This section contains articles explaining federal sentencing law in light of the Supreme Court's decisions in Booker, Rita, Gall, and Kimbrough, and providing arguments for non-guidelines sentences.


  • Sentencing By the Statute
    by Amy Baron-Evans, National Federal Defender Sentencing Resource Counsel
    Part I of this paper argues that defense attorneys should refocus sentencing courts on the sentencing purposes and parsimony principle of the governing sentencing statute, 18 U.S.C. §3553(a). It also offers several suggestions regarding the kinds of facts and considerations that may be relevant to each sentencing purpose. Part II discusses "consideration" of the advisory guideline range and what role, if any, sentencing purposes and empirical evidence of past practice have played in the guidelines' development. Part III discusses deconstruction of the guideline range and construction of a purpose-driven sentence. Part IV argues that the first question in every case in which prison is not statutorily required should be whether probation will suffice. Part V offers suggestions for objective, well-reasoned bases that can be used, alone or in combination, to support a non-guideline sentence of probation or a shorter prison term. Part VI provides step-by-step examples of how to construct a purpose-driven sentence in different types of cases.

  • Four Steps Towards Better Advocacy: Basic Law and Strategy for Giving Your Client a Real Voice at Sentencing
    by Molly L. Roth, Assistant Federal Public Defender, W.D. TX
    Under current federal law lawyers are free to raise arguments and present evidence about their clients' personal and family histories, individual characteristics, and a far broader range of mitigating factors than was previously permitted under the guidelines.  This article sets forth four steps lawyers can take in each case in order to use this freedom to benefit their clients.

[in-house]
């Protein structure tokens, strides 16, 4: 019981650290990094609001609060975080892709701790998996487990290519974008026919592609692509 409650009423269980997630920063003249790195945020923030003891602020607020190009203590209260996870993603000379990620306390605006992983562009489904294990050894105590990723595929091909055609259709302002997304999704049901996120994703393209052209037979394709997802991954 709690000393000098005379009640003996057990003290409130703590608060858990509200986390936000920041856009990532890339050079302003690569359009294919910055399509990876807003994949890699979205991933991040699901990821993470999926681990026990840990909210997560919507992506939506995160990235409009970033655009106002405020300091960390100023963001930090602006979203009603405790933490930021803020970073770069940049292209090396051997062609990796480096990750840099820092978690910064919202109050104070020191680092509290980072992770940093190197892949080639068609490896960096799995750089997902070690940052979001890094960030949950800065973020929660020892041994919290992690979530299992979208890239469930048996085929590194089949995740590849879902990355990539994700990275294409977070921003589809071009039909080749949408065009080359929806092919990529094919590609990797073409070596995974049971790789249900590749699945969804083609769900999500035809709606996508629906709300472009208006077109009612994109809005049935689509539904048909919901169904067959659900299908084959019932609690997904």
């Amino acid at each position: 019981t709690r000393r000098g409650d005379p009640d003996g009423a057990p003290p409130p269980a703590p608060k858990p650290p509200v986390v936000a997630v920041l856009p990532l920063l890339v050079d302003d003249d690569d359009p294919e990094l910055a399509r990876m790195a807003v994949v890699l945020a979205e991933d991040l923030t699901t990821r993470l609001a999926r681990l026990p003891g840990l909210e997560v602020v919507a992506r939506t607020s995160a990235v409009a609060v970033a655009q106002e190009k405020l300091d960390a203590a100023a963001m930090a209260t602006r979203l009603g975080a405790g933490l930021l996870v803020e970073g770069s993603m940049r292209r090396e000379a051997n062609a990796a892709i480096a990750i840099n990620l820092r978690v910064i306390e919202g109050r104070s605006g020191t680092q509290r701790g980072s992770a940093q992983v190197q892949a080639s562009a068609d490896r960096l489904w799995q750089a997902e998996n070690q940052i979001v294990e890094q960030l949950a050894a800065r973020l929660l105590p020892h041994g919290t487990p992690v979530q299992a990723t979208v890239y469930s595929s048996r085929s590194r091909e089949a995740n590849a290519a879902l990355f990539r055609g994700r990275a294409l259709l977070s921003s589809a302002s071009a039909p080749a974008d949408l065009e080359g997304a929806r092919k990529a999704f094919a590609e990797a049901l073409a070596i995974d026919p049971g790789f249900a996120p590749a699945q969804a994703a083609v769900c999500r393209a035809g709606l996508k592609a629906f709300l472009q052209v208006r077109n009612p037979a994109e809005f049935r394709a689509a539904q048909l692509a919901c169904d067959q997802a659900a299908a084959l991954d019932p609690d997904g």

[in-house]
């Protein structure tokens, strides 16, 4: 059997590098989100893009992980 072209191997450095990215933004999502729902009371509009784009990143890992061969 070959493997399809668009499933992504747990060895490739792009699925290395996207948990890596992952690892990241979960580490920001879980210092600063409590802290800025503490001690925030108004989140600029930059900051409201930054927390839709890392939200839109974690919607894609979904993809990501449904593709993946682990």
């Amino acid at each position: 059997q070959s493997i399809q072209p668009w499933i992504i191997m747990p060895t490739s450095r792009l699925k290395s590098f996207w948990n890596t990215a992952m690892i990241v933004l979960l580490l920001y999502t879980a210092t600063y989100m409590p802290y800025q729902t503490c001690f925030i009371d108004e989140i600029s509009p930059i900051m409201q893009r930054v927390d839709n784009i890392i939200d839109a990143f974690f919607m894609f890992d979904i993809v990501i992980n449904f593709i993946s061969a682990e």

• Where Procedure Meets Substance: Making the Most of the Need for Adequate Explanation
    by Jennifer Niles Coffin, Staff Attorney, Sentencing Resource Project
    (This article explains how reversal of a sentence for certain procedural errors under the abuse of discretion standard leads more often than not to substantively different results.)

  • Appellate Reversals After Gall 
    by Amy Baron-Evans and Jennifer Niles Coffin, Sentencing Resource Counsel Project
    (List of citations to appellate court reversals of sentencing decisions)

  • Sentencing Appeals (2008-2009)
    by Denise Barrett and Sara Noonan, National Federal Defender Sentencing Resource Counsel
    (This summary of selected post-Booker appellate decisions is intended to assist practitioners in setting up an appellate issue in the district court and on appeal.)

  • Departures and Variances
    by David Hemingway, Research and Writing Specialist, and Janet Hinton, Paralegal, E.D. MO.
    This document, adapted from a chapter in the upcoming Defending a Federal Criminal Case, compiles cases supporting a variety of downward departures and variances from the advisory guidelines.

  • Judges Are Free to Disagree With Any Guideline, Not Just Crack